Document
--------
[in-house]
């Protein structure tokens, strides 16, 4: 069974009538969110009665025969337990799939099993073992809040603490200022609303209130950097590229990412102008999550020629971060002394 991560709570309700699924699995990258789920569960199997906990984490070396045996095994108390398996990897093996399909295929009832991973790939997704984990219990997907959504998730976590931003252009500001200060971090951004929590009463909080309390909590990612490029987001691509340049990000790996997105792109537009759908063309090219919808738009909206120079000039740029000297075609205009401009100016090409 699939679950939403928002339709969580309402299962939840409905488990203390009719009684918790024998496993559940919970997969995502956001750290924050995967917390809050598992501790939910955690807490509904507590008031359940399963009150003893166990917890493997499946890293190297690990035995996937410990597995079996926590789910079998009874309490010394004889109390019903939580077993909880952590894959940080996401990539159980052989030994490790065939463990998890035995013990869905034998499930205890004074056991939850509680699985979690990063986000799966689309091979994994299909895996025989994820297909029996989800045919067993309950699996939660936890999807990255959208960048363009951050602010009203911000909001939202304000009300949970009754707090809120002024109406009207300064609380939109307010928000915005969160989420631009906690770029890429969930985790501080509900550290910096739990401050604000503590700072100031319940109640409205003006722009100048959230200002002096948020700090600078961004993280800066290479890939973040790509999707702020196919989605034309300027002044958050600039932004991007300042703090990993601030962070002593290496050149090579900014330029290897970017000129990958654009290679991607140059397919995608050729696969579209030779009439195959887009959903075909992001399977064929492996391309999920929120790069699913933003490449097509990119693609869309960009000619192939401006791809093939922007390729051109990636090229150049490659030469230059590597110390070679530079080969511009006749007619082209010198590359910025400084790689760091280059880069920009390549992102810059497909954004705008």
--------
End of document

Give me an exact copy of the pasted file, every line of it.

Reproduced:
[in-house]
């Protein structure tokens, strides 16, 4: 069974009538969110009665025969337990799939099993073992809040603490200022609303209130950097590229990412102008999550020629971060002394 991560709570309700699924699995990258789920569960199997906990984490070396045996095994108390398996990897093996399909295929009832991973790939997704984990219990997907959504998730976590931003252009500001200060971090951004929590009463909080309390909590990612490029987001691509340049990000790996997105792109537009759908063309090219919808738009909206120079000039740029000297075609205009401009100016090409 699939679950939403928002339709969580309402299962939840409905488990203390009719009684918790024998496993559940919970997969995502956001750290924050995967917390809050598992501790939910955690807490509904507590008031359940399963009150003893166990917890493997499946890293190297690990035995996937410990597995079996926590789910079998009874309490010394004889109390019903939580077993909880952590894959940080996401990539159980052989030994490790065939463990998890035995013990869905034998499930205890004074056991939850509680699985979690990063986000799966689309091979994994299909895996025989994820297909029996989800045919067993309950699996939660936890999807990255959208960048363009951050602010009203911000909001939202304000009300949970009754707090809120002024109406009207300064609380939109307010928000915005969160989420631009906690770029890429969930985790501080509900550290910096739990401050604000503590700072100031319940109640409205003006722009100048959230200002002096948020700090600078961004993280800066290479890939973040790509999707702020196919989605034309300027002044958050600039932004991007300042703090990993601030962070002593290496050149090579900014330029290897970017000129990958654009290679991607140059397919995608050729696969579209030779009439195959887009959903075909992001399977064929492996391309999920929120790069699913933003490449097509990119693609869309960009000619192939401006791809093939922007390729051109990636090229150049490659030469230059590597110390070679530079080969511009006749007619082209010198590359910025400084790689760091280059880069920009390549992102810059497909954004705008």